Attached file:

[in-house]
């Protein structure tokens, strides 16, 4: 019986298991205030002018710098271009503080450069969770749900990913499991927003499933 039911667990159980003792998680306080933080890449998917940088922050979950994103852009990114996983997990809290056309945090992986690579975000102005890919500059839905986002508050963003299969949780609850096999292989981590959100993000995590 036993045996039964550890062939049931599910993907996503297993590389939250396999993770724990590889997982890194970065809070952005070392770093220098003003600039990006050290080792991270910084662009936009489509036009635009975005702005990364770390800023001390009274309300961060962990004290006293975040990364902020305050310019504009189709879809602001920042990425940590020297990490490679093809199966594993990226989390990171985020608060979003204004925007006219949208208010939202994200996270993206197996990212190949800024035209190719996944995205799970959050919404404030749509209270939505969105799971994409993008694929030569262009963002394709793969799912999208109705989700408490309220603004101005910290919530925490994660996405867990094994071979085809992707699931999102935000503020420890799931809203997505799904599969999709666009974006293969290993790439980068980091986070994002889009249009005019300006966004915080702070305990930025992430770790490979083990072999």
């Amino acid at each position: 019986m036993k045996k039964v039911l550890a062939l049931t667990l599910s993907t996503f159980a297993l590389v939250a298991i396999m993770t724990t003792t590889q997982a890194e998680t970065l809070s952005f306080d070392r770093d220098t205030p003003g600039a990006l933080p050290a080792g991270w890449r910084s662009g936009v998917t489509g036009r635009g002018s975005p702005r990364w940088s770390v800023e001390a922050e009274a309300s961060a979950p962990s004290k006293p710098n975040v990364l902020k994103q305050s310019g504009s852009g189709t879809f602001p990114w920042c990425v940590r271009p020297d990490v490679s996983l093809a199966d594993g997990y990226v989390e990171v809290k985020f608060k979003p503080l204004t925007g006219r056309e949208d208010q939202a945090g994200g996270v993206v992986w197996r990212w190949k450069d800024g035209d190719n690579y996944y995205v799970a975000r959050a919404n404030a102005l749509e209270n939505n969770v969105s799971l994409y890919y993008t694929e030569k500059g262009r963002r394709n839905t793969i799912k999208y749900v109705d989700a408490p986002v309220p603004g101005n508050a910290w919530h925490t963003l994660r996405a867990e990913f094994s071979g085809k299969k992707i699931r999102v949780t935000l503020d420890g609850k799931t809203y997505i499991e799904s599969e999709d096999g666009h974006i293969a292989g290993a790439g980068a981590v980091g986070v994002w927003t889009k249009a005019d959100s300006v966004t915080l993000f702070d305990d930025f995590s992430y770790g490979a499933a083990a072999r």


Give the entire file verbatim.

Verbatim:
[in-house]
């Protein structure tokens, strides 16, 4: 019986298991205030002018710098271009503080450069969770749900990913499991927003499933 039911667990159980003792998680306080933080890449998917940088922050979950994103852009990114996983997990809290056309945090992986690579975000102005890919500059839905986002508050963003299969949780609850096999292989981590959100993000995590 036993045996039964550890062939049931599910993907996503297993590389939250396999993770724990590889997982890194970065809070952005070392770093220098003003600039990006050290080792991270910084662009936009489509036009635009975005702005990364770390800023001390009274309300961060962990004290006293975040990364902020305050310019504009189709879809602001920042990425940590020297990490490679093809199966594993990226989390990171985020608060979003204004925007006219949208208010939202994200996270993206197996990212190949800024035209190719996944995205799970959050919404404030749509209270939505969105799971994409993008694929030569262009963002394709793969799912999208109705989700408490309220603004101005910290919530925490994660996405867990094994071979085809992707699931999102935000503020420890799931809203997505799904599969999709666009974006293969290993790439980068980091986070994002889009249009005019300006966004915080702070305990930025992430770790490979083990072999």
């Amino acid at each position: 019986m036993k045996k039964v039911l550890a062939l049931t667990l599910s993907t996503f159980a297993l590389v939250a298991i396999m993770t724990t003792t590889q997982a890194e998680t970065l809070s952005f306080d070392r770093d220098t205030p003003g600039a990006l933080p050290a080792g991270w890449r910084s662009g936009v998917t489509g036009r635009g002018s975005p702005r990364w940088s770390v800023e001390a922050e009274a309300s961060a979950p962990s004290k006293p710098n975040v990364l902020k994103q305050s310019g504009s852009g189709t879809f602001p990114w920042c990425v940590r271009p020297d990490v490679s996983l093809a199966d594993g997990y990226v989390e990171v809290k985020f608060k979003p503080l204004t925007g006219r056309e949208d208010q939202a945090g994200g996270v993206v992986w197996r990212w190949k450069d800024g035209d190719n690579y996944y995205v799970a975000r959050a919404n404030a102005l749509e209270n939505n969770v969105s799971l994409y890919y993008t694929e030569k500059g262009r963002r394709n839905t793969i799912k999208y749900v109705d989700a408490p986002v309220p603004g101005n508050a910290w919530h925490t963003l994660r996405a867990e990913f094994s071979g085809k299969k992707i699931r999102v949780t935000l503020d420890g609850k799931t809203y997505i499991e799904s599969e999709d096999g666009h974006i293969a292989g290993a790439g980068a981590v980091g986070v994002w927003t889009k249009a005019d959100s300006v966004t915080l993000f702070d305990d930025f995590s992430y770790g490979a499933a083990a072999r």